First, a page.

Oh, I’m conflicted about this one. I love Victorian novels, or set in the Victorian era, and I have nothing against heroines who start off as meek and conventional corset-wearing young women (here the sweet and proper Mariella, who spends her day sewing in her parents’ sitting room) and who learn along the way to be more daring and outgoing, even if it means losing her illusions in the process.
I had noticed this title among Danielle’s recommendations, and I was happy to go beyond my prejudice against the dull cover art (obviously a lack of inspiration from the creative team).
The point that won me over was that I really enjoyed learning about the Crimean war. The only thing I knew about this war before starting the book was the name of Sebastopol and the name of Florence Nightingale, but I’d have been hard pressed to say anything more. Yet as the plot moved from London to the outskirts of Sebastopol, I recognised names that I had just glossed over as a student when I caught up on 19th history at a hurried pace: Malakoff, Inkerman, Scutari…
This led me to some nice history refresher research on the internet (one of the perks of maternity leave, I should say, because I normally never have time to check those things out). Why have France and Great Britain decided to take this fight with Russia? How come French and British would fight along one another? (this didn’t go without problems) Why did the conflict end up in disaster on both sides? Why did the British army, that I had assumed more powerful, modern and organized than the others, face such a bloodshed? McMahon does not go into details, but through Mariella’s family we can see how Victorian opinion could be enthusiastically nationalist and warmongering at the start of the conflict, as well as bewildered and mobilized to help British soldiers on the front later on. In the second part of the book, we really get a feeling of what the Sebastopol siege must have felt like, in a way both traditional and modern (Crimean war was deemed the first modern war, but it really was a time where things were quickly changing). In short, I found McMahon’s research quite impressive, as well as flawlessly woven into the plot.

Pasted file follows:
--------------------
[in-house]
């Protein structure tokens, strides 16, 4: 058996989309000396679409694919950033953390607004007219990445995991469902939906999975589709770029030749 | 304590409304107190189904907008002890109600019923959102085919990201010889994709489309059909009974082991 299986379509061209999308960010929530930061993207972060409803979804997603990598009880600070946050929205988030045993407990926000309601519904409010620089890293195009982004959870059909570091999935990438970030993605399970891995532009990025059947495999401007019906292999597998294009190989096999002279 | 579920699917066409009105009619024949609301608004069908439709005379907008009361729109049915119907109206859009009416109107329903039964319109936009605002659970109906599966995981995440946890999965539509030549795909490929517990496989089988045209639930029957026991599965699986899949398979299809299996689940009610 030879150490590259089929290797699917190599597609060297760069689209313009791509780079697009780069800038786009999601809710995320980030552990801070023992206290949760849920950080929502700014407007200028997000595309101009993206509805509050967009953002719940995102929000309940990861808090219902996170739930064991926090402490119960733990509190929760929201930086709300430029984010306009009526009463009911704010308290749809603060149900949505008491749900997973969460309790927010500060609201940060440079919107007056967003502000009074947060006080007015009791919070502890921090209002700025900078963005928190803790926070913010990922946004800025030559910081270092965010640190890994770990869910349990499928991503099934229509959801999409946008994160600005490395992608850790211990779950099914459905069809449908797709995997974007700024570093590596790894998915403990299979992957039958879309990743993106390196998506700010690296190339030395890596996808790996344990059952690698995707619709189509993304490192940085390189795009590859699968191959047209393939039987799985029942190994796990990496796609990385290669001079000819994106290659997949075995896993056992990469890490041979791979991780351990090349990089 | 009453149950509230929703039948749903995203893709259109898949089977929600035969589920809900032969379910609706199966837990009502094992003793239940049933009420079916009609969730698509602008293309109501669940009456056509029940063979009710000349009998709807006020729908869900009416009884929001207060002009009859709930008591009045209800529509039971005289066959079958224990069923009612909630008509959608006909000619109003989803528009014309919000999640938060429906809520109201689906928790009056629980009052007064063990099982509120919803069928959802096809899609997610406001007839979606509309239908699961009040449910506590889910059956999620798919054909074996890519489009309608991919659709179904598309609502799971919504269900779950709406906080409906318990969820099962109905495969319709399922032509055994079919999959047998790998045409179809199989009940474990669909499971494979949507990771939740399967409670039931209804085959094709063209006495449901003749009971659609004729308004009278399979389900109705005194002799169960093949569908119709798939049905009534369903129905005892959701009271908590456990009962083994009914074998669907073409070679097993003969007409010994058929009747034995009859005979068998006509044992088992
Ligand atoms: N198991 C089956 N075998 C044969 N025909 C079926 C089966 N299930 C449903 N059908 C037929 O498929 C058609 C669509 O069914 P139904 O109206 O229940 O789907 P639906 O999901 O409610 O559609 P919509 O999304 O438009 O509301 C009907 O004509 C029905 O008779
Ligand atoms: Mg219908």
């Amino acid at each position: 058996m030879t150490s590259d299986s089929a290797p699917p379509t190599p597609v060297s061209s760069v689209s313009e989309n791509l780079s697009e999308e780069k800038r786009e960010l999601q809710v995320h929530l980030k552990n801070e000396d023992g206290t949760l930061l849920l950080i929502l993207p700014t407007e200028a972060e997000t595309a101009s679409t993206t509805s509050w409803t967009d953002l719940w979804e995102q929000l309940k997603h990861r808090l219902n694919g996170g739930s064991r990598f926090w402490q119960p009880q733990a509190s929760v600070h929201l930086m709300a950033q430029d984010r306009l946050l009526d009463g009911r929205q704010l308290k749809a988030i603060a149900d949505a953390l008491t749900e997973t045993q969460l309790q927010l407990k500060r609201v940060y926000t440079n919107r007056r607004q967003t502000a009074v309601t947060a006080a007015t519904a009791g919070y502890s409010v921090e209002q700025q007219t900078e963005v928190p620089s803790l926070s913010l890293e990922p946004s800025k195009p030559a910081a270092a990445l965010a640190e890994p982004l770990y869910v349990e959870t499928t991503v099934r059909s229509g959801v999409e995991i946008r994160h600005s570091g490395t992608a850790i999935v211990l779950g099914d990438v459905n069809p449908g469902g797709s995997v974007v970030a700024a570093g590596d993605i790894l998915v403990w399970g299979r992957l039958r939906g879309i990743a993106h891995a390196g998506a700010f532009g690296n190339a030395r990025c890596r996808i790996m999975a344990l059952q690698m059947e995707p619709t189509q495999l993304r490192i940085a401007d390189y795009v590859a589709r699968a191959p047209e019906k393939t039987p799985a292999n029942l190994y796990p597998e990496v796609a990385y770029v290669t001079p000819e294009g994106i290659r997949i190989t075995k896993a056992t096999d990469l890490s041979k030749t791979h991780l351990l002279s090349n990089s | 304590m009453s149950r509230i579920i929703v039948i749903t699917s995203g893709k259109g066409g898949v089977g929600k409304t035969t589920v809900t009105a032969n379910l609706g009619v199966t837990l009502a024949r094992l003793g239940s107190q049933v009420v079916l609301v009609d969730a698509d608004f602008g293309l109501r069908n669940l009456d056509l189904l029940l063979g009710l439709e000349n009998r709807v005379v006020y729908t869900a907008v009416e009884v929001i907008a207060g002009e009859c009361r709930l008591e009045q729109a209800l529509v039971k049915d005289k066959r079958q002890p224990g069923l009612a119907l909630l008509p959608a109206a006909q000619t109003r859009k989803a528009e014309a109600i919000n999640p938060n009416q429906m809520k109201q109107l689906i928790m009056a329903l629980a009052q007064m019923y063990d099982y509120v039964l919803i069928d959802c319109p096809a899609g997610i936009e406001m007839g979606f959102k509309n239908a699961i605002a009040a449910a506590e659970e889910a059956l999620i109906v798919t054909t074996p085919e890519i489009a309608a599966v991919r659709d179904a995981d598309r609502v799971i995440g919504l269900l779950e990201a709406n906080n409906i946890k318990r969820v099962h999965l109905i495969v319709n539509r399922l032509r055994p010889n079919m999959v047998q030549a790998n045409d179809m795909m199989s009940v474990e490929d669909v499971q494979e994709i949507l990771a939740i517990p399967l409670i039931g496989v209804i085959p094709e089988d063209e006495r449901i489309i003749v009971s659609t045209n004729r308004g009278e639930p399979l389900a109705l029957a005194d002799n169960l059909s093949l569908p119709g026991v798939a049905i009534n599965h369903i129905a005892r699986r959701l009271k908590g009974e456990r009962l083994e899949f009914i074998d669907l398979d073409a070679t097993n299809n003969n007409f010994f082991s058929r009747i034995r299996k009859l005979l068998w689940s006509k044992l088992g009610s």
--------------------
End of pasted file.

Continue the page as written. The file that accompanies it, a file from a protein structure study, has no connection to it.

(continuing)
So far so good, so.
But this book’s weakness is probably to say too much. Its plot feels all over the place and lacks focus. There’s not only one heroine, but a second one, her cousin, the daring Rosa, who dreams to become a doctor, or second-best, a nurse with Florence Nightingale. Rosa is too brash, passionate and too unconventional to be the real heroin here, albeit a tragic one. Or is she? There are love interests, of course. Mariella’s fiancé is interesting per se, and has lots of conflicting feelings. And McMahon still finds some room for friends, relatives (and staff!) who all have a detailed back story.
Thick in the middle of the book, it felt like an overcrowded, stuffy, over decorated Victorian sitting room. Please give me some air! And the end was a bit disappointing, because it failed to tie some important knots. I’m not a big proponent of resolving all the issues nicely, but here, it felt rather hasty.
So if you want to make up your mind and learn about the Crimean war, I’d say: give this book a fair try. Many reviews have not been as positive, I know, but it definitely wasn’t a waste of time.